In following up on last week’s idea of ‘your own Mt. Everest,’ I thought it was time to break down the climb into stages, especially as I am living through them myself. Last week I told you all about my challenge: to give up sugar. This is my Mt. Everest. Or at least I thought it was, but it goes much further than that. My mountain is not just about giving up sugar, but rather it’s about re-learning how to live my life with regard to physical nourishment. This goes well beyond whether or not I consume sugar on a regular basis.
After sending out the post to my readers, I received a lot of support and encouragement, for which I am truly grateful. I also received the same message repeatedly, and I took notice. It was simple: moderation. This message came in various forms and words, but the end result was the same. So, I listened. Life, it seems, is about moderation. I think we all know this. I know I did. But I think we forget sometimes, and we throw ourselves out of balance. My giving up sugar was a way to attempt to restore balance, which had gone seriously awry over the past few months. Unfortunately, going to the opposite extreme was also out of balance for my body, and it let me know. I struggled through the detox, only to find myself incapable (seriously) of staying awake for more than a few hours at a time for the past few days. Even with all the good food and healthy choices, I simply had no energy, no desire and no motivation. This certainly wasn’t what I had expected.
I thought that by giving up sugar, I would hear angels sing, the heavens would part, and God, Himself, would come down and shake my hand. “Congratulations, Martina, all will be well, now!” Hahaha – oh how our minds work! It, of course, is not that easy.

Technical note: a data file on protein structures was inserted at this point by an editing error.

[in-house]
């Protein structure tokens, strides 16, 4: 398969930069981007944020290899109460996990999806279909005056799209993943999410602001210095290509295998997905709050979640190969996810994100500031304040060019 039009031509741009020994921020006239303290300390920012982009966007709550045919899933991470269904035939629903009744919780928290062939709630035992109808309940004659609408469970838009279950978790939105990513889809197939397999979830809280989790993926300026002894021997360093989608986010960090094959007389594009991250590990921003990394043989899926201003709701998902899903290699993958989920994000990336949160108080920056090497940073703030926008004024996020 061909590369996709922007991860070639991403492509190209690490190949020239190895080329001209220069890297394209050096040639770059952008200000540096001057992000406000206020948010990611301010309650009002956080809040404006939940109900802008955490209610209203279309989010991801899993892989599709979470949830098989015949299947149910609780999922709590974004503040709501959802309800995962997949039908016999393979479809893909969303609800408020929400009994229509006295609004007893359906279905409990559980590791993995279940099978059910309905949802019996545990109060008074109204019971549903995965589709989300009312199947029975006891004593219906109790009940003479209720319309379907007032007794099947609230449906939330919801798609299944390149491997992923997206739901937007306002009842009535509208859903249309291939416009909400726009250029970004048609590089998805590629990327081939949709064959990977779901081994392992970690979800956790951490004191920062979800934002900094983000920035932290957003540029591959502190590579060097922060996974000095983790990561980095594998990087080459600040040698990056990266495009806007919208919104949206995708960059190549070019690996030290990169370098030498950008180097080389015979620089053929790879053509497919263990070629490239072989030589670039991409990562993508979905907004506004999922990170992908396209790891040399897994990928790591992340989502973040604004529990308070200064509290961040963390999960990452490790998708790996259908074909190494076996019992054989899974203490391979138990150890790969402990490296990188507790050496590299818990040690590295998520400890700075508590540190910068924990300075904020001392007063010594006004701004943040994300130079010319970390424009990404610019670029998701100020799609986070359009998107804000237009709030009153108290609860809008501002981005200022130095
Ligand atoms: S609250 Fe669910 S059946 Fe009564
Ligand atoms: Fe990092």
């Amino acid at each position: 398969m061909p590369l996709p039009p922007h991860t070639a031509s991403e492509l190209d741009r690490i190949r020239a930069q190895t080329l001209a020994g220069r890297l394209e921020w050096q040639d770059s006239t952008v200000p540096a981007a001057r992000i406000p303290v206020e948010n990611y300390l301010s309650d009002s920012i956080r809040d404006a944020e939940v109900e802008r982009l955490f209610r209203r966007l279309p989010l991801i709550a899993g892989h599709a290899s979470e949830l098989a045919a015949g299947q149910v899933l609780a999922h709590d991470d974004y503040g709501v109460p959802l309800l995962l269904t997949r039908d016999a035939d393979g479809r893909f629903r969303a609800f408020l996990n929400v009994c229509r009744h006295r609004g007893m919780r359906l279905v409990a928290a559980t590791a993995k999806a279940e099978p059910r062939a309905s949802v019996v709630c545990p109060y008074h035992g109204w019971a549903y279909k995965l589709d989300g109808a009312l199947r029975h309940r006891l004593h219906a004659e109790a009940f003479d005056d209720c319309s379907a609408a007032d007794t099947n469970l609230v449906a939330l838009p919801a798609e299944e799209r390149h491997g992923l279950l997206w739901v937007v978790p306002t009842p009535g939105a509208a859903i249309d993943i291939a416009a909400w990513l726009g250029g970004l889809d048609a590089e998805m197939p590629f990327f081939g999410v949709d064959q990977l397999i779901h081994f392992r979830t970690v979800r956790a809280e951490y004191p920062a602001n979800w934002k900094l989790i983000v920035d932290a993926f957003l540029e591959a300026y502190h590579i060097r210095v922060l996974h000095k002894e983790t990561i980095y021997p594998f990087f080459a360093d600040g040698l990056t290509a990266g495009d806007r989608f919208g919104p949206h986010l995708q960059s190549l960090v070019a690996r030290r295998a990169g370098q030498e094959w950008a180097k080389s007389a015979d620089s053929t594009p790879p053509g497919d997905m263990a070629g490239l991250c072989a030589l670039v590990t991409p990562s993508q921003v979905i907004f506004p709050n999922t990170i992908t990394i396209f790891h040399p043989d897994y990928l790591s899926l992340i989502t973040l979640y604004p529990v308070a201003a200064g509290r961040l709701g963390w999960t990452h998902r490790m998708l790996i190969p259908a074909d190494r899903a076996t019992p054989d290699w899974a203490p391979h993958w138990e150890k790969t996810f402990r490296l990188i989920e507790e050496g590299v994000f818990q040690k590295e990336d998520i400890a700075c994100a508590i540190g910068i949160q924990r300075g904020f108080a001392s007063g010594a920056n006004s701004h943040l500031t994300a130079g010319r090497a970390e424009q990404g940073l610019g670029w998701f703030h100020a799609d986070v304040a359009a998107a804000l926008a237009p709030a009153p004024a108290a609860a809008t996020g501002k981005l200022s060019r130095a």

Giving up sugar was a stepping stone toward realizing the true identity of the mountain itself. It was like reaching Base Camp – not the actual climb, but the first leg of something very important for me to do. It gave me the knowledge and awareness I needed to see the mountain more clearly and begin to understand what it actually represents. And I’m ok with that. After all, it’s about learning, discovering, remembering and moving forward with deliberate intention.
So, what happened with the sugar? Well, it wasn’t cravings that got me – it was my mind. I thought I would “test” myself to see if I still liked it. Yes, I truly thought that way. And yes, I still like sugar. I don’t, however, enjoy coke like I used to – so that’s really good news. And I’m actually quite content with that. I feel a bit like a failure, but again that’s my mind working me over, and I can quiet it down and focus on the positives that I am learning from this trek to my Base Camp. Moderation is the key, and it’s the word that I am focusing on at this point.
I have learned that it’s simply not possible to one day wake up and decide to climb Mt. Everest and then go do it. It requires thought, preparation and planning, all of which need to be looked at through the eyes of moderation. The “all or nothing” mentality is a reason so many people fail when they attempt to make a change in their lives. I’m not saying it’s not a possibility and there aren’t times when it’s essential to someone’s survival; I’m saying that when you have the luxury of time and are facing a mountain, taking planned deliberate steps will result in greater success than simply running forward.
Sometimes (most of the time) it’s more than enough to simply point your toes and your nose in a new direction. Once there, a new realm of possibility begins to open up, and the motivation for change becomes stronger, making the actual steps forward easier and more in sync with your whole being. Just shifting direction raises enough awareness to begin something new. The key is to allow for enough time before charging forward to acclimatize your whole being to the new direction. That’s what the Base Camp is all about. The climbers know that if they don’t stop at the Base Camp and allow their bodies to adjust to the environment, the new direction, they will not achieve their goal of the summit. I know that I have reached Base Camp, and I can feel comfortable and confident in how far I have already traveled. How long I will be here I cannot say, but I would rather err on the side of time and reach my goal, than leave too early and miss the mark. Let the acclimatizing begin!
In love and light,